These very same criticisms often come up in debates about local or state school ratings and how best to use test scores in general. In the conversation below, the authors of Bellwether’s recent report and website on school performance frameworks (SPFs) discuss the findings of the GreatSchools report, and how the strengths and weaknesses of GreatSchools’ approach compares to state and local school ratings.

Bonnie O’Keefe:

GreatSchools’ data comes from states, and their metrics and methods aren’t too dissimilar from what we see in many local school performance frameworks, state ESSA ratings, and the No Child Left Behind ratings that came before. Much like many states and districts, GreatSchools has changed their rating system over time as more, better data became available. So the idea that ratings based even in part on proficiency disadvantage schools serving higher-need students isn’t unique to GreatSchools. In fact, a nearly identical critique sunk Los Angeles’ proposed school ratings before they were even created. What is unique is how widely used, influential, and maybe misunderstood GreatSchools’ ratings are among families.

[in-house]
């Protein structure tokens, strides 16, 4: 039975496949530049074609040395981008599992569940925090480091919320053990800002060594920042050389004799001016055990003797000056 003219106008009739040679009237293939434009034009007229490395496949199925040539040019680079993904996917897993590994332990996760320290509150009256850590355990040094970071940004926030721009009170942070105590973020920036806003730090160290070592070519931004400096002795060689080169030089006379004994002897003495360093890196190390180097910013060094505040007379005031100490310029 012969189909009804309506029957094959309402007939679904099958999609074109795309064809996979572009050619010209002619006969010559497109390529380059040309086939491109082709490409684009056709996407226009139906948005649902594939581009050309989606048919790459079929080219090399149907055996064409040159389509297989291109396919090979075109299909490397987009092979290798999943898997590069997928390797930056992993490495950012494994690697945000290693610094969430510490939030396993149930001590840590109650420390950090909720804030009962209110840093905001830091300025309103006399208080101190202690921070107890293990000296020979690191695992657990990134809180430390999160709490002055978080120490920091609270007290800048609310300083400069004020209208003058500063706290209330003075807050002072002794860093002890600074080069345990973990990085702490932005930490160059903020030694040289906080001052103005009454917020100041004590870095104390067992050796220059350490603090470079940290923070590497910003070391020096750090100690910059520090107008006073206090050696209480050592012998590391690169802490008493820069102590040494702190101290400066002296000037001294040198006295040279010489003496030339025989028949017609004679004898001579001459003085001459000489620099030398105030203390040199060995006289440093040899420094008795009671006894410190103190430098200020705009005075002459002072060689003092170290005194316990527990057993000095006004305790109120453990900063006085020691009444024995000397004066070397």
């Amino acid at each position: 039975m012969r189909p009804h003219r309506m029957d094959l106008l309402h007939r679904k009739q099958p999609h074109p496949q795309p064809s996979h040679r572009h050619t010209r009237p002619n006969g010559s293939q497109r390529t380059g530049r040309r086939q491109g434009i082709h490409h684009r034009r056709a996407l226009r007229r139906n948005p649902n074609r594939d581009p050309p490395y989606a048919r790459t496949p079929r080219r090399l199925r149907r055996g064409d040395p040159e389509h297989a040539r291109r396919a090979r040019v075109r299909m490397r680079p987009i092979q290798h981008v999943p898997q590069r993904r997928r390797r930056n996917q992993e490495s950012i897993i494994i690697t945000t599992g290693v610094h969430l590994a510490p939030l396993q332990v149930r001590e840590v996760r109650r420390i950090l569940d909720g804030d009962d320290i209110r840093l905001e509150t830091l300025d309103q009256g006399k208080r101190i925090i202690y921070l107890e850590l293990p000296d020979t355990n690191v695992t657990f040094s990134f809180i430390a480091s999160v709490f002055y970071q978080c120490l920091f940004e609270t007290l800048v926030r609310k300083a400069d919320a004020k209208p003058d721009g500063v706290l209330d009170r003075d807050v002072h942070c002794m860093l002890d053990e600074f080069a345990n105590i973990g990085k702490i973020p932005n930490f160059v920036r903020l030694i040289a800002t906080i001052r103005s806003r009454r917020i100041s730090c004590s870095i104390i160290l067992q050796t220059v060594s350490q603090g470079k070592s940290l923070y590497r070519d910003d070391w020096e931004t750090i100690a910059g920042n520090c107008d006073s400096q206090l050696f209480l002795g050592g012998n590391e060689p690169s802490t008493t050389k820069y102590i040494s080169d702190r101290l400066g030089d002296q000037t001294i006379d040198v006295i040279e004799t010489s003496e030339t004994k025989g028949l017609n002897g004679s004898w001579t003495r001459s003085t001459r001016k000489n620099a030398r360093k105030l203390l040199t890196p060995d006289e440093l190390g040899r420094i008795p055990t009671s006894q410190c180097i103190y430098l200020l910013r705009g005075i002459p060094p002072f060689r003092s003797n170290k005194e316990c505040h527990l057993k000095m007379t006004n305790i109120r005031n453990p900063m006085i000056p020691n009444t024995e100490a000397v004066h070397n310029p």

Brandon Lewis:

The biggest difference I see between the GreatSchools’ school rating system and the local school performance frameworks (SPFs) we profiled for our project is that they have different goals and purposes. GreatSchools is a widely viewed public-facing tool designed to communicate that organization’s particular perspective on school quality. Unlike local SPFs, GreatSchools’ ratings are not tied to any specific goals for students or schools and cannot be used to make any district-level decisions. 

Continue reading

Bellwether Recognized For Core Value of Synergy as Key Partner in $20 Million Grant

Collaborating across teams sounds simple, but it’s not easy, and it has even been described as “dangerous.” 

When organizations and individuals join forces with those outside their immediate circles, they do so to reach common goals, recognizing that their combined efforts, if synergistic, can create greater impact than their separate ones. But because human beings, and the groups with which we affiliate, bring our cultures, jargon, preferred solutions, and power dynamics to collaboration, synergy is not inevitable — or easy. It requires deliberate effort, a willingness to work outside of one’s typical patterns, and a desire to meld together the best of various disciplines to provide holistic solutions for complex problems. 

Synergy matters because education is complex: its problems are not one-dimensional, so its solutions can’t be either.